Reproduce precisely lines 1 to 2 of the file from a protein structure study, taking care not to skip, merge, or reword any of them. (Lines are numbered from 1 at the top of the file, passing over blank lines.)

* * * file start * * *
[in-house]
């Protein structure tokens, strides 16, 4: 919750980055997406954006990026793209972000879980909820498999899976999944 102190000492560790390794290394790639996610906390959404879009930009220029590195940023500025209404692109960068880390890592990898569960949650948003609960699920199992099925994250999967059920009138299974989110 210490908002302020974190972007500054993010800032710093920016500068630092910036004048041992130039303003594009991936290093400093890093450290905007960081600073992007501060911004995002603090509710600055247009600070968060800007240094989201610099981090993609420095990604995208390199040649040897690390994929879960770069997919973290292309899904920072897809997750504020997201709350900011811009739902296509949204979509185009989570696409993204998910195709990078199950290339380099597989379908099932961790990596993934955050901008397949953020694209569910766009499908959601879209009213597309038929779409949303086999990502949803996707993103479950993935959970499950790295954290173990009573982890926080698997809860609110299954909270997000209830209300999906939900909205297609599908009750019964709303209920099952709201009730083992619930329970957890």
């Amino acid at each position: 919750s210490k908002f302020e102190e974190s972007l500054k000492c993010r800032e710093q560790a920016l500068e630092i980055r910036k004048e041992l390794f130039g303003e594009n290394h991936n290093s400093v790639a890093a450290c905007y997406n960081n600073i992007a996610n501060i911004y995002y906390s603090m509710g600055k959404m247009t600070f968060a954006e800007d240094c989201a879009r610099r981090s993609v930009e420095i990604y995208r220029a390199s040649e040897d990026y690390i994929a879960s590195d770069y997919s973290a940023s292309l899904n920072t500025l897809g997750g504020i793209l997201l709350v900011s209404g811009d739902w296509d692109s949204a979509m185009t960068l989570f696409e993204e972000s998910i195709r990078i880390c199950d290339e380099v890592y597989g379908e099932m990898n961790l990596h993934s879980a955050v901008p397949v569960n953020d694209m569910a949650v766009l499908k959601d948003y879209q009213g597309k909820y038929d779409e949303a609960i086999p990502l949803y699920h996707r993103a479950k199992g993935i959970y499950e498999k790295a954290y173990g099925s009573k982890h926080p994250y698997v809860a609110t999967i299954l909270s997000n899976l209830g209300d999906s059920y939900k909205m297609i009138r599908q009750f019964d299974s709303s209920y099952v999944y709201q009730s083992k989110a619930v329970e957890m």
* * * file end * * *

[in-house]
């Protein structure tokens, strides 16, 4: 919750980055997406954006990026793209972000879980909820498999899976999944 102190000492560790390794290394790639996610906390959404879009930009220029590195940023500025209404692109960068880390890592990898569960949650948003609960699920199992099925994250999967059920009138299974989110 210490908002302020974190972007500054993010800032710093920016500068630092910036004048041992130039303003594009991936290093400093890093450290905007960081600073992007501060911004995002603090509710600055247009600070968060800007240094989201610099981090993609420095990604995208390199040649040897690390994929879960770069997919973290292309899904920072897809997750504020997201709350900011811009739902296509949204979509185009989570696409993204998910195709990078199950290339380099597989379908099932961790990596993934955050901008397949953020694209569910766009499908959601879209009213597309038929779409949303086999990502949803996707993103479950993935959970499950790295954290173990009573982890926080698997809860609110299954909270997000209830209300999906939900909205297609599908009750019964709303209920099952709201009730083992619930329970957890």